In the present study, we elaborated an associative inference task (Alger & Payne, 2016; Huguet et al., 2019) that allows the evaluation of associative and relational properties of memory. One of the originalities of this study was to use the possibilities that offer virtual reality (VR) to form association between an object and a location in a space room. Another originality was to investigate the effect of a short period of rest and the possible nap that took place within this period of associative and relational performances. The main results of the present study concerned the enhancement of associative recall after a nap opportunity which is consistent with precedent research (Alger & Payne, 2016).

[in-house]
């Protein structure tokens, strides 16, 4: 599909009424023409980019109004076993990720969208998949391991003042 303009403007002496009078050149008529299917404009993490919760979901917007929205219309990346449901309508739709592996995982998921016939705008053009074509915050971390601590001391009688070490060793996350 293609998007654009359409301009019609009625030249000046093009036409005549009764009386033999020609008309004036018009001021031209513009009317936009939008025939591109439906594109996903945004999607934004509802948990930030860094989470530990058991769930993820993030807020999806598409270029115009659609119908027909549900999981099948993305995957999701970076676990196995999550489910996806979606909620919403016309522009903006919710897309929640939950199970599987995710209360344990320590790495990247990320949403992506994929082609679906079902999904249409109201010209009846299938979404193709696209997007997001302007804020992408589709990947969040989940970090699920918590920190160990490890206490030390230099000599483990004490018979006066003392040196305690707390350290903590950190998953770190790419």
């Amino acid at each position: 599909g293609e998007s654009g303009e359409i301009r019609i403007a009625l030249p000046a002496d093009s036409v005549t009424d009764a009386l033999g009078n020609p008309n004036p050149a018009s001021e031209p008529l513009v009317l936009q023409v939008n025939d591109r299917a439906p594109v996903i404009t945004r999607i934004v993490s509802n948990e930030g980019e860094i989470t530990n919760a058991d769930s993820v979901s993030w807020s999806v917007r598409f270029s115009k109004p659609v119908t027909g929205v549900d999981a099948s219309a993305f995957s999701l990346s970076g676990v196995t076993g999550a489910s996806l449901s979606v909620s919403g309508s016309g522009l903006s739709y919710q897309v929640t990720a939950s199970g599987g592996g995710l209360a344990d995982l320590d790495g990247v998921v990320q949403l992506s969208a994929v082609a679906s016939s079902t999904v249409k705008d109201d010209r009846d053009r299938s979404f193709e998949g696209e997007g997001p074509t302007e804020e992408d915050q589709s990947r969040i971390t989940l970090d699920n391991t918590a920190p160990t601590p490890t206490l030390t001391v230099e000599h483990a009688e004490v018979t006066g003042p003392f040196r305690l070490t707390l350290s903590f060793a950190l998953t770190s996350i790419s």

Most of our results are congruent with the state of art in the literature as, on the one hand, associative performances were better for the participants who had a period of rest than for the other participants. In another hand, relational performances were not different between groups as previously observed by Ellenbogen et al. (2007) who proposed that relational enhancement may depend on an offline process that needs more than 20 minutes to be perceptible. Another explanation could be found in the intentionality of learning. In this study, we did not inform the participant that he or she will be asked to recall related items. In other words, encoding was intentional for association and incidental in relation. Interestingly, a short sleep period benefits preferentially on intentionally encoded memory trace over incidentally ones (Drosopoulos et al., 2005). This limitation is inherent to the associative inference task, and has not, to our knowledge, yet been addressed in previous investigations. We therefore encourage future studies to modify the associative inference task to take this limitation into account (e.g. by making the association incidental). It would also be interesting to compare whether sleep modulation of relational performance differs according to the intentionality of learning.